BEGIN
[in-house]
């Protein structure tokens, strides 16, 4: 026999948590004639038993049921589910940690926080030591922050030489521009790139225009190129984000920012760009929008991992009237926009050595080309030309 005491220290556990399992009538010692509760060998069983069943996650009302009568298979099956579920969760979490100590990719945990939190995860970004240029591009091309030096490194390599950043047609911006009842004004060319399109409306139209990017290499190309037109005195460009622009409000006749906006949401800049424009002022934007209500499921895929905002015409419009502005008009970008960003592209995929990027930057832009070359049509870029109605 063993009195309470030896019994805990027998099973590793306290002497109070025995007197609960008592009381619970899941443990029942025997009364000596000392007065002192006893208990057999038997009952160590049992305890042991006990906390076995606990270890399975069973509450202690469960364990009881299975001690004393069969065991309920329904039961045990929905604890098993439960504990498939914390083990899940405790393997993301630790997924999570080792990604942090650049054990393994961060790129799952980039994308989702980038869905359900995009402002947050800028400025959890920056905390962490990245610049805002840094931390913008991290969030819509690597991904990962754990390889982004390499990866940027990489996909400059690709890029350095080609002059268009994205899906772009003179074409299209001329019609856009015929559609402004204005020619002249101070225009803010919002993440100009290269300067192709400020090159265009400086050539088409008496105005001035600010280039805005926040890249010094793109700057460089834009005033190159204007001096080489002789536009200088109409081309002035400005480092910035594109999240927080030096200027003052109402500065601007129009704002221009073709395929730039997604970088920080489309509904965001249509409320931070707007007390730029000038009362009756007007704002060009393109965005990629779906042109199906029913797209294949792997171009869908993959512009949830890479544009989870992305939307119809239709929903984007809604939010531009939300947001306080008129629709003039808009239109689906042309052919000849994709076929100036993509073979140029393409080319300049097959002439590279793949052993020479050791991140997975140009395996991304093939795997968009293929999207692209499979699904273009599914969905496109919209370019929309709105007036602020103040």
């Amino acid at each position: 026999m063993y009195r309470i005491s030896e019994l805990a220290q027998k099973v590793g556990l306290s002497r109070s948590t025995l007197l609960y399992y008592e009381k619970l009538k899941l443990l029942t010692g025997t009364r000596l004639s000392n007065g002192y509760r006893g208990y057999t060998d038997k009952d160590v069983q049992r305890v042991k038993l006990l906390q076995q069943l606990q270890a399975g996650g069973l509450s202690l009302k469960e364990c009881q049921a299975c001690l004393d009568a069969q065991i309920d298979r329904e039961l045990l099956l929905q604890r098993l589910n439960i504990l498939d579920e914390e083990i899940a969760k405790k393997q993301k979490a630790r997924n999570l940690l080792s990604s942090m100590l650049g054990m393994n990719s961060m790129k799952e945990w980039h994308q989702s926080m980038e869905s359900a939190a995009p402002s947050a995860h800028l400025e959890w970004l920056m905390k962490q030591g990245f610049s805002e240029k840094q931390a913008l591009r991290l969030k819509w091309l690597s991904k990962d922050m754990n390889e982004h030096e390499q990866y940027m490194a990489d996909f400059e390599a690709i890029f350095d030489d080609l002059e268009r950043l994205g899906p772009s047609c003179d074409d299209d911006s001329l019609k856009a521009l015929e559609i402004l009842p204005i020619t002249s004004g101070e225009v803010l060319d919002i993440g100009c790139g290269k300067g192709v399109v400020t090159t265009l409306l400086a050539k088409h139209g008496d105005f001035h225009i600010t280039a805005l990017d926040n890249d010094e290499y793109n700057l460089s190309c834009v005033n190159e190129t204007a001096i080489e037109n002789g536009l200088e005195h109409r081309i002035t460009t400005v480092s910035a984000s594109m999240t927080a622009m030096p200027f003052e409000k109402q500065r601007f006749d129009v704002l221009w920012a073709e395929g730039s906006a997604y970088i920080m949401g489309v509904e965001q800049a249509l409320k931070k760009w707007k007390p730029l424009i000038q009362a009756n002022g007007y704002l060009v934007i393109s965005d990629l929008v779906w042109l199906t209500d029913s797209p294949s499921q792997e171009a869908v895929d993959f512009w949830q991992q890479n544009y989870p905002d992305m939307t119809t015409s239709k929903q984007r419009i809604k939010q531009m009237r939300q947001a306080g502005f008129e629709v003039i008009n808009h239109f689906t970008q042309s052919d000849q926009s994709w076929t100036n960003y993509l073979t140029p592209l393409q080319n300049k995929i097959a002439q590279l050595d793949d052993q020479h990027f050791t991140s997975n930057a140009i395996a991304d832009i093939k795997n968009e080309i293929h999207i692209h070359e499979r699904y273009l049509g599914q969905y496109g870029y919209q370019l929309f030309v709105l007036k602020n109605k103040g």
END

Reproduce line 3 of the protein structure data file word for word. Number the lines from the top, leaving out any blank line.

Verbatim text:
């Amino acid at each position: 026999m063993y009195r309470i005491s030896e019994l805990a220290q027998k099973v590793g556990l306290s002497r109070s948590t025995l007197l609960y399992y008592e009381k619970l009538k899941l443990l029942t010692g025997t009364r000596l004639s000392n007065g002192y509760r006893g208990y057999t060998d038997k009952d160590v069983q049992r305890v042991k038993l006990l906390q076995q069943l606990q270890a399975g996650g069973l509450s202690l009302k469960e364990c009881q049921a299975c001690l004393d009568a069969q065991i309920d298979r329904e039961l045990l099956l929905q604890r098993l589910n439960i504990l498939d579920e914390e083990i899940a969760k405790k393997q993301k979490a630790r997924n999570l940690l080792s990604s942090m100590l650049g054990m393994n990719s961060m790129k799952e945990w980039h994308q989702s926080m980038e869905s359900a939190a995009p402002s947050a995860h800028l400025e959890w970004l920056m905390k962490q030591g990245f610049s805002e240029k840094q931390a913008l591009r991290l969030k819509w091309l690597s991904k990962d922050m754990n390889e982004h030096e390499q990866y940027m490194a990489d996909f400059e390599a690709i890029f350095d030489d080609l002059e268009r950043l994205g899906p772009s047609c003179d074409d299209d911006s001329l019609k856009a521009l015929e559609i402004l009842p204005i020619t002249s004004g101070e225009v803010l060319d919002i993440g100009c790139g290269k300067g192709v399109v400020t090159t265009l409306l400086a050539k088409h139209g008496d105005f001035h225009i600010t280039a805005l990017d926040n890249d010094e290499y793109n700057l460089s190309c834009v005033n190159e190129t204007a001096i080489e037109n002789g536009l200088e005195h109409r081309i002035t460009t400005v480092s910035a984000s594109m999240t927080a622009m030096p200027f003052e409000k109402q500065r601007f006749d129009v704002l221009w920012a073709e395929g730039s906006a997604y970088i920080m949401g489309v509904e965001q800049a249509l409320k931070k760009w707007k007390p730029l424009i000038q009362a009756n002022g007007y704002l060009v934007i393109s965005d990629l929008v779906w042109l199906t209500d029913s797209p294949s499921q792997e171009a869908v895929d993959f512009w949830q991992q890479n544009y989870p905002d992305m939307t119809t015409s239709k929903q984007r419009i809604k939010q531009m009237r939300q947001a306080g502005f008129e629709v003039i008009n808009h239109f689906t970008q042309s052919d000849q926009s994709w076929t100036n960003y993509l073979t140029p592209l393409q080319n300049k995929i097959a002439q590279l050595d793949d052993q020479h990027f050791t991140s997975n930057a140009i395996a991304d832009i093939k795997n968009e080309i293929h999207i692209h070359e499979r699904y273009l049509g599914q969905y496109g870029y919209q370019l929309f030309v709105l007036k602020n109605k103040g």